Does Physical Health Differ by Weight Status in Females Ages 55-79 with Coronary Heart Disease (CHD)?




Pryor, Madison
Brown, Emily
Ho, Brittany
Rudder, Bryanne
Hartos, Jessica


Journal Title

Journal ISSN

Volume Title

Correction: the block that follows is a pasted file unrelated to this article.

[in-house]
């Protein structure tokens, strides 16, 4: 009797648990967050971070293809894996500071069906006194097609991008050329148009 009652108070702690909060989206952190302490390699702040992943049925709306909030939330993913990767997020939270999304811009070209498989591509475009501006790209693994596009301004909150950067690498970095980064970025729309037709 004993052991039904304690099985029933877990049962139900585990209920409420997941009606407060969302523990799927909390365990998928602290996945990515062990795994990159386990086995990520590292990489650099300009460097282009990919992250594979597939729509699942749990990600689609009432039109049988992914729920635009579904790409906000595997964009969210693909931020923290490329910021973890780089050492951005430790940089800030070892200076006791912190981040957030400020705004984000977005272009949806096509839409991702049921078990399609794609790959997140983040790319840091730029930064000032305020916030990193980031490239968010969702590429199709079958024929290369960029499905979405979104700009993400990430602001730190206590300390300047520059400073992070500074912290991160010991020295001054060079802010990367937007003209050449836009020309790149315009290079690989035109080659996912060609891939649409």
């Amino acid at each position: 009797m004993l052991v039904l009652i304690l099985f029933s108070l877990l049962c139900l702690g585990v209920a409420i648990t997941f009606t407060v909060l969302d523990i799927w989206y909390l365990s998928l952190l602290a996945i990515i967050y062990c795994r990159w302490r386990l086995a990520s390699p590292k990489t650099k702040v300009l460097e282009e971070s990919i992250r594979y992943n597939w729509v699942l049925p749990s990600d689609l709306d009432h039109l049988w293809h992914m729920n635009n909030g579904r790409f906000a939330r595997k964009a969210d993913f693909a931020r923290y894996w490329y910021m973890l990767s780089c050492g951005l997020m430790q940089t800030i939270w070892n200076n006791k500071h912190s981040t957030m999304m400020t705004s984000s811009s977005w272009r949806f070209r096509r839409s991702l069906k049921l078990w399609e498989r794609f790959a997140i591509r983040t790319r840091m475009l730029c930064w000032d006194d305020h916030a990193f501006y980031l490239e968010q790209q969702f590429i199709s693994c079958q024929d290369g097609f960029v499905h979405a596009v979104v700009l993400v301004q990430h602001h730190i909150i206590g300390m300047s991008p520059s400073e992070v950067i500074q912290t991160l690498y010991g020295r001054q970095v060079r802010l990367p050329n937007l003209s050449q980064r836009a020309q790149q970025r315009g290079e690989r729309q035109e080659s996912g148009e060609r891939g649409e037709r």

Purpose: There is a higher prevalence of poor physical health and obesity in older adult populations and females, but there is limited research of this relationship. The purpose of this study is to assess the relationship between physical health and weight status in females ages 55 to 79 with coronary heart disease (CHD) in the general population. Methods: This study is a cross-sectional analysis using data from the 2016 Behavioral Risk Factor Surveillance System (BRFSS) for 958 females ages 55-79 years old with CHD from the states of Alabama, Georgia, Kentucky, Louisiana and Oklahoma. Ordered logistic regression using combined state data examined the relationship between physical health and weight status, while controlling for the health conditions, mental health, physical activity, smoking status, age, race, education, employment status, and state. Results: The results showed about half of the participants reported poor physical health (40-50%), and the majority reported a BMI classified as obese (45-60%) or overweight (33-40%). Adjusted results indicated that there is an inverse relationship between weight status and physical health. In addition, number of health conditions, mental health, physical activity, and smoking status were all related to physical health in the target population. Conclusion: The results showed that weight status was moderately related to physical health in older females with CHD. These results may generalize to primary care for women 55-79 years old with CHD. In practice, clinicians may expect a moderate proportion of patients in this target population to report poor physical health, and overweight or obese BMI. Because of moderate relations between them, providers should screen for both if presented with symptoms of either. Given the small proportion and relationship between physical health and smoking, clinicians should continue to screen for smoking in this population. In addition, clinicians can expect moderate proportions of good mental health and physical activity. Since these are highly related to physical health, providers should screen for all if presented symptoms of one. Given the results, clinicians should recommend weight loss, smoking cessation, improving mental health, and increasing physical activity to better physical health.